Channa orientalis Bloch and Schneider, 1801, India “orientali” (presumably Sri Lanka).
OTHER COMMON NAMES
English: Smooth-breasted snakehead; Sinhalese: Kola kanaya.
Maximum length 3.9 in (10 cm); one of the smallest snakeheads. Pelvic fins absent; body scales relatively large (LL= 39–43), and a single large scale is on each side of the underside of lower jaw. Body often has bluish cast with 8–11 black descending bands on a grayish to dark brown dorsal background blending into a whitish ventral, with an orange to red outer margin on the dorsal, anal and caudal fins, a black spot at the base with 3–8 concentric black bands on the pectoral fins. Single orange or yellow-rimmed black ocellus at the back end of the dorsal fin in young usually fades away by maturity.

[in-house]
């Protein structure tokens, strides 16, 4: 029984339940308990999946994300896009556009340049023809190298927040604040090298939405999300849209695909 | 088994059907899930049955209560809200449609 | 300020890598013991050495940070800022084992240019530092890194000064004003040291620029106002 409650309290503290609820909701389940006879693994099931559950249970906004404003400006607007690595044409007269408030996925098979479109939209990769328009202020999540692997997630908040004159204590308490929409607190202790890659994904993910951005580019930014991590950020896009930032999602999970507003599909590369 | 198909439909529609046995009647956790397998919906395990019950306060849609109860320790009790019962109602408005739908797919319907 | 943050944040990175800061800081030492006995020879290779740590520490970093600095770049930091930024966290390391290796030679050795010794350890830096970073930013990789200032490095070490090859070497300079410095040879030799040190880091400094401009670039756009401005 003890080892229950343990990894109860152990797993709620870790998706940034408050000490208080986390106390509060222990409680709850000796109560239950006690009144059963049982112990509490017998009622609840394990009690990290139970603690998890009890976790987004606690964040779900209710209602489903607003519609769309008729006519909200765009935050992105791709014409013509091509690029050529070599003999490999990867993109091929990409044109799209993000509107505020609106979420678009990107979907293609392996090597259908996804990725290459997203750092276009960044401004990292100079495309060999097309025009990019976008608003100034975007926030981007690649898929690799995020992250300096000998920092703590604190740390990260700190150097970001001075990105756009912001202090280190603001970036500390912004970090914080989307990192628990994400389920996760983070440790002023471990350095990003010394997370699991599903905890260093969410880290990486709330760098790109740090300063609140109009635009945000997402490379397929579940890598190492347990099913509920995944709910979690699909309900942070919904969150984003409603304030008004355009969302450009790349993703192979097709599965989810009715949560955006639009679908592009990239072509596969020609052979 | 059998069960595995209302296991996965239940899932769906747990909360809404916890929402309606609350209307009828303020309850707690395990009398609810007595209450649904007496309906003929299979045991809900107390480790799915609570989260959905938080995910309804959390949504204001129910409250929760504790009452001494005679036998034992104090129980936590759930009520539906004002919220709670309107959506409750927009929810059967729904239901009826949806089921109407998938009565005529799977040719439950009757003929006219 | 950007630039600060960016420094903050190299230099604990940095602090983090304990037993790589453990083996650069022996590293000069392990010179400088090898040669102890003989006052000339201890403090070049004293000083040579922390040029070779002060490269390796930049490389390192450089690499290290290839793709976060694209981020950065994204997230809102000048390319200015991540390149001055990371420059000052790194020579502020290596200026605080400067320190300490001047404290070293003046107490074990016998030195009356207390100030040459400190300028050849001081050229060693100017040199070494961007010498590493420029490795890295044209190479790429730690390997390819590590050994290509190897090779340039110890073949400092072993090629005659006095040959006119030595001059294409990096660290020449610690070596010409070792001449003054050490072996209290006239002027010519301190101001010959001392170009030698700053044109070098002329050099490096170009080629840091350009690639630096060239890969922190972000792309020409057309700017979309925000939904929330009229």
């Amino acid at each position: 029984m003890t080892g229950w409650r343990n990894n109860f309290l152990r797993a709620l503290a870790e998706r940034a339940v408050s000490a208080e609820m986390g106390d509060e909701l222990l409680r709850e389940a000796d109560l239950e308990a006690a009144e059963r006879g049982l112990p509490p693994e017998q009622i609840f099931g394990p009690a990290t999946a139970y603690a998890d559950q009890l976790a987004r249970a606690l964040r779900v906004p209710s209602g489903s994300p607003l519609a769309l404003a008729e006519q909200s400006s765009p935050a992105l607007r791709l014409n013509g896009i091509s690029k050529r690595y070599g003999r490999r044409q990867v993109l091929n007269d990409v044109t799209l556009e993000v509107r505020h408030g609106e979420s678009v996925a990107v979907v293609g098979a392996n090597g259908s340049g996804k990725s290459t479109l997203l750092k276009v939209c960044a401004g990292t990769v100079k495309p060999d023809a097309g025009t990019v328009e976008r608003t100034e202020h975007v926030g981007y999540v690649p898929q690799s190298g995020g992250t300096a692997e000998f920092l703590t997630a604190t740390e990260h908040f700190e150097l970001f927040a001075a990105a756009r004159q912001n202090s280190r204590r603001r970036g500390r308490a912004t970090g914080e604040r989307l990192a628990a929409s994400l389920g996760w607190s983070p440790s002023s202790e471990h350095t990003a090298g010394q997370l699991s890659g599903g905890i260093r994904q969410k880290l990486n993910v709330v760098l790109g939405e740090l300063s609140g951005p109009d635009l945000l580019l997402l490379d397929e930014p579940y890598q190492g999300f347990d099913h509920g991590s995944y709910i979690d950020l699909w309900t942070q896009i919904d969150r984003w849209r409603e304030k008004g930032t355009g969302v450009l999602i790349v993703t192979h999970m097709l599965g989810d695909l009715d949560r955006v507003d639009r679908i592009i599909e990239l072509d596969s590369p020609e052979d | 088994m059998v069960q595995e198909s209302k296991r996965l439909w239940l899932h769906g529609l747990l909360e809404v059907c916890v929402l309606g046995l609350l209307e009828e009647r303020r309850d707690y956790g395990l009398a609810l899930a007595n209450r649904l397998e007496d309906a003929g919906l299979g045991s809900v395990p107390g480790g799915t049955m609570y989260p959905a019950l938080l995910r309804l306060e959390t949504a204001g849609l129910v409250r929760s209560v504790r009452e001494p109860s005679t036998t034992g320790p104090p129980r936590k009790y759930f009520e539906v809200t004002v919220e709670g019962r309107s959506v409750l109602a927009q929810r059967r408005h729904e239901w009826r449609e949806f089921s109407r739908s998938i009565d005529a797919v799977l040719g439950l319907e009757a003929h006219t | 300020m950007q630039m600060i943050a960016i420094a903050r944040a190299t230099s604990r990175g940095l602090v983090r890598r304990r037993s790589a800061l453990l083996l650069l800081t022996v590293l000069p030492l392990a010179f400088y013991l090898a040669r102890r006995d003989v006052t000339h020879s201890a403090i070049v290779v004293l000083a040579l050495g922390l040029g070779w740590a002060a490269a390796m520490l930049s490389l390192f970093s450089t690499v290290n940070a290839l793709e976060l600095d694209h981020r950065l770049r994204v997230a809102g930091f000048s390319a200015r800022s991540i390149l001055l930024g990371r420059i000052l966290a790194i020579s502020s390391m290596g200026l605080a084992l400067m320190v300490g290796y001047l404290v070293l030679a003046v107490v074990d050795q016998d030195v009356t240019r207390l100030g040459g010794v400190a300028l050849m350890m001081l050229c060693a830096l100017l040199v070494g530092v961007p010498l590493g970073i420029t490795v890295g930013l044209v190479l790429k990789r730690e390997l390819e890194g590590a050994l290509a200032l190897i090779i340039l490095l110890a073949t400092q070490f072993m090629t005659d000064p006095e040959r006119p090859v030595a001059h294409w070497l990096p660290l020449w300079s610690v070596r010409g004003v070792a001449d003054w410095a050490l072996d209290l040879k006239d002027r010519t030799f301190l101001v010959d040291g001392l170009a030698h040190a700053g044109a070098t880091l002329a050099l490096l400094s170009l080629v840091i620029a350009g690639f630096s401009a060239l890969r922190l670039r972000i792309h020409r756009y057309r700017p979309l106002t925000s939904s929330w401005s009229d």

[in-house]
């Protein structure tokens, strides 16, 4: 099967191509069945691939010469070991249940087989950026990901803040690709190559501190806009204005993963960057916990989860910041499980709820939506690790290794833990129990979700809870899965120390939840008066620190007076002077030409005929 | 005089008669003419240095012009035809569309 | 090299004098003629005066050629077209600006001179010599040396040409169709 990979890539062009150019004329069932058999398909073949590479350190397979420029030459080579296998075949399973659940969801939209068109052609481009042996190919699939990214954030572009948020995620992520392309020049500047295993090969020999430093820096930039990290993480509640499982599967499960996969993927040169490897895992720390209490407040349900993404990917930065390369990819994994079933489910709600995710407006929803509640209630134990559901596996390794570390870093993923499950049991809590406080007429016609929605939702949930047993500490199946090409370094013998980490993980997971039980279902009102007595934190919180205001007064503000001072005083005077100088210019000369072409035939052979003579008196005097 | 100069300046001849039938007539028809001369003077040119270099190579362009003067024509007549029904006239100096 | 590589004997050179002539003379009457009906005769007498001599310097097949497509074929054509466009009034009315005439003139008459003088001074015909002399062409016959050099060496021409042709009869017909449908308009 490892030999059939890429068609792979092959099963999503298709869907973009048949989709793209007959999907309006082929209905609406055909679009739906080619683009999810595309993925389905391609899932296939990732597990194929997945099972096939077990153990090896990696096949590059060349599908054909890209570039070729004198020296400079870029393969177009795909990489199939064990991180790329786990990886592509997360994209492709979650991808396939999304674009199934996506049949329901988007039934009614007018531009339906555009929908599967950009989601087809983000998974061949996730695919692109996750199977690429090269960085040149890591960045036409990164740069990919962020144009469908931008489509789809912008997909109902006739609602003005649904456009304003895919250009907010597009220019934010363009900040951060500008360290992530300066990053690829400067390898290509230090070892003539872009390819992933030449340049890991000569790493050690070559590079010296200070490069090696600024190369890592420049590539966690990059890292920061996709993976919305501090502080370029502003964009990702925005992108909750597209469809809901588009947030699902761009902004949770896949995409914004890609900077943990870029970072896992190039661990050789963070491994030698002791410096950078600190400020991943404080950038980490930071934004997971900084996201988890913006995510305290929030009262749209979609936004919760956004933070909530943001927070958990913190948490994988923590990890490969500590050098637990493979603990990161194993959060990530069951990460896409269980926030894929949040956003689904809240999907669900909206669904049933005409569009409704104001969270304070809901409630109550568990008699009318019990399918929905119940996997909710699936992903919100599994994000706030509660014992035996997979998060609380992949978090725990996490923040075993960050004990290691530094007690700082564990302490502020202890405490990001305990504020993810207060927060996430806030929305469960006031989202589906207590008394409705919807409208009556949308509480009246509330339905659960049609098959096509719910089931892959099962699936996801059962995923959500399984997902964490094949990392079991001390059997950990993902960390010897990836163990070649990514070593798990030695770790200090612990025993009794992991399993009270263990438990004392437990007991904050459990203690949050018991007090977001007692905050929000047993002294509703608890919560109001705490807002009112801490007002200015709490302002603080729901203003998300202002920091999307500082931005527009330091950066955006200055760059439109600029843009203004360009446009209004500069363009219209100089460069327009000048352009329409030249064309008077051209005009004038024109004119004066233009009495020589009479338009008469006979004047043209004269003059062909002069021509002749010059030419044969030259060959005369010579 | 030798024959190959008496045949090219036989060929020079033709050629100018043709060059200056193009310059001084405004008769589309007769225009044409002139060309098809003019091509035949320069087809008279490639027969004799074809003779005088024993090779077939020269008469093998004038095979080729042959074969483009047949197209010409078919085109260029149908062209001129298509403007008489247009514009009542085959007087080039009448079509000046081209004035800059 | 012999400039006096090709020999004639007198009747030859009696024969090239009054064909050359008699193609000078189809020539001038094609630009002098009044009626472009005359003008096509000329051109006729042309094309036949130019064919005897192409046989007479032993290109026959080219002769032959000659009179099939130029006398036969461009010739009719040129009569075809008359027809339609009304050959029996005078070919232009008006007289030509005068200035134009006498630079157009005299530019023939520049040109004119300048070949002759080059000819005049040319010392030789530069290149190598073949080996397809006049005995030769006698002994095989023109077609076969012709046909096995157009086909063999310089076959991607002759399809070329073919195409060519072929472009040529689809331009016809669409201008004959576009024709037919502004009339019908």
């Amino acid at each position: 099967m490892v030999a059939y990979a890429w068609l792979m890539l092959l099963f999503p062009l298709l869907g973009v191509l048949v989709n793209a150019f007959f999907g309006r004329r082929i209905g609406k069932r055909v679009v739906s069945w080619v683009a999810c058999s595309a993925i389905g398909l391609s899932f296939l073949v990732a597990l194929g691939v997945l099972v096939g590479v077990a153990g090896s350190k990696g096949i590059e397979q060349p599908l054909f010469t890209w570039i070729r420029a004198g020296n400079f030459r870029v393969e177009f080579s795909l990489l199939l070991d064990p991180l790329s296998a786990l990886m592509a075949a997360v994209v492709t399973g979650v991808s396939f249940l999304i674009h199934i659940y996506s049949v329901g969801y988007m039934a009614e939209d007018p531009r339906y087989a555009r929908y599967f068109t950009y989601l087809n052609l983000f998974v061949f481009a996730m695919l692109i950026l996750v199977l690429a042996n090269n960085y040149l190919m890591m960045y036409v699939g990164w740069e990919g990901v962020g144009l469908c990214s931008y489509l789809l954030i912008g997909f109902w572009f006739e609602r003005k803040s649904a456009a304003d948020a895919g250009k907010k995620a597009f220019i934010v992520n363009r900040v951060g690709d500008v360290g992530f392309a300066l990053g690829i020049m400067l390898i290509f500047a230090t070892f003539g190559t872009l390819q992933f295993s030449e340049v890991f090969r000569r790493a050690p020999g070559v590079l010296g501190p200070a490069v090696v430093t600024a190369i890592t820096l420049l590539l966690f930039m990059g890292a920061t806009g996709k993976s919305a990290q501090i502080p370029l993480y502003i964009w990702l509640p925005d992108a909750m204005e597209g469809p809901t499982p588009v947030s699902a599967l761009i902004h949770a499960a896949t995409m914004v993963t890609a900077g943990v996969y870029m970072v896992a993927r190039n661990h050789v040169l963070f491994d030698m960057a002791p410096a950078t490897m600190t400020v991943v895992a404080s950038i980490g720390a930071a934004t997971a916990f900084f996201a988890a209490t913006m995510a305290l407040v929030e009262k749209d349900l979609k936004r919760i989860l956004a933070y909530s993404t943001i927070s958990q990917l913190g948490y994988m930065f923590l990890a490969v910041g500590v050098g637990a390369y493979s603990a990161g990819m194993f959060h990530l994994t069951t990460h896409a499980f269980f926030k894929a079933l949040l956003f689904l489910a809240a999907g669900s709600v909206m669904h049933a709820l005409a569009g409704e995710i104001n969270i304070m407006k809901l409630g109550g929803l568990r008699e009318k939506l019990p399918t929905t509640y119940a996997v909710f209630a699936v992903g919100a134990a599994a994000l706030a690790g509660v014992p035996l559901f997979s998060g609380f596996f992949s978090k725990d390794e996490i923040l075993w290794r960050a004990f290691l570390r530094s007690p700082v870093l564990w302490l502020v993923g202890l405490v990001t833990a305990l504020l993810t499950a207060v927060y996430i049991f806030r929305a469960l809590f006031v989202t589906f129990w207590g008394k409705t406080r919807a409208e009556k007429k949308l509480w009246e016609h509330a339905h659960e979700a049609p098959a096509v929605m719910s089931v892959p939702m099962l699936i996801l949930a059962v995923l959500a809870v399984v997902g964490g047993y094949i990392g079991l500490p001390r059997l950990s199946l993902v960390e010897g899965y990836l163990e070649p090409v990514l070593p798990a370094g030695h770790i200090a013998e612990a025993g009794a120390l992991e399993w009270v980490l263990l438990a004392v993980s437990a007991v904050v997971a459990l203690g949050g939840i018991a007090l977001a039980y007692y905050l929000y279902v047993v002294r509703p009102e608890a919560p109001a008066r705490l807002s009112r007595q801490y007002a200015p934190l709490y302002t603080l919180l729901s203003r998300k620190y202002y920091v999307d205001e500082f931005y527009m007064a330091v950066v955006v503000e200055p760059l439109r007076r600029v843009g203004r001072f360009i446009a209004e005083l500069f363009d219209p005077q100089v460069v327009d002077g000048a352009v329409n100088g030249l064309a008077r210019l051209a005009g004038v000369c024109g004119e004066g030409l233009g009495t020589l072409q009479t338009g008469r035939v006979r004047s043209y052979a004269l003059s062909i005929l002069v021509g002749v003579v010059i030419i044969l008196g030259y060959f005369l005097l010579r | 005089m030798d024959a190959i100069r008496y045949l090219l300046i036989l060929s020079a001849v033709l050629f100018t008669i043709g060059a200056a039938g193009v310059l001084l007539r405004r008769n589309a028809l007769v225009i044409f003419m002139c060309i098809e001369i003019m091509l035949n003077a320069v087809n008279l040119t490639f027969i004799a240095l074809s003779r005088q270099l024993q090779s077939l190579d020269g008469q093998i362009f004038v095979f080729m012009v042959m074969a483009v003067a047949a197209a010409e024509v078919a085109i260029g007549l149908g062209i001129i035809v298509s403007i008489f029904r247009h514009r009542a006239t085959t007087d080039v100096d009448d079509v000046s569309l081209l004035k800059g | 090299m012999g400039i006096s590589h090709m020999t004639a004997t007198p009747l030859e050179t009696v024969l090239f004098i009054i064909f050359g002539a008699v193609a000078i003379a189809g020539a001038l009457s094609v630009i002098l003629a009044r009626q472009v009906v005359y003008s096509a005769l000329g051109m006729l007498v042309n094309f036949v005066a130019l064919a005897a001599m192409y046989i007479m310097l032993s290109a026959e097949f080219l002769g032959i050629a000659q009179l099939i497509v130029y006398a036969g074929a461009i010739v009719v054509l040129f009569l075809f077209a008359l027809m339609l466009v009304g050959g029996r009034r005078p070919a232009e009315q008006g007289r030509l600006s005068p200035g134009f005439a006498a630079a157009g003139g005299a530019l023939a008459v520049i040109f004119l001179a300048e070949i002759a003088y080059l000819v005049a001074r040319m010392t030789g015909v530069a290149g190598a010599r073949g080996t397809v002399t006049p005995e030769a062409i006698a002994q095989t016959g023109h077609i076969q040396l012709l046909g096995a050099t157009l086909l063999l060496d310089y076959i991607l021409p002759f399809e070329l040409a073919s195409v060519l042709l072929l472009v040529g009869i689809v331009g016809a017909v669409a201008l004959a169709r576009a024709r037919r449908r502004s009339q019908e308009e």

Endemic to tropical rainforest environment of southern Sri Lanka.
Small, shallow rivulets barely deeper than its body, and also in mountain streams, small ponds, and ditches.
Known to effectively transverse land.
FEEDING ECOLOGY AND DIET
Feeds mostly on terrestrial and aquatic insects, caddisflies, and small fish.
Mouth brooders. Around 40 eggs are deposited in the floating nest, then 9–10 days after fertilization the male takes the eggs into his mouth for hatching. After hatching, either parent may hold the brood, which exits and enters through the gills, not the mouth. Fry feed on eggs laid later by their mother.
Not threatened, but a decline in the number of unpolluted streams and shrinking rainforests in Sri Lanka will probably affect future populations in the future.
SIGNIFICANCE TO HUMANS
A small number have been exported for the aquarium fish trade.
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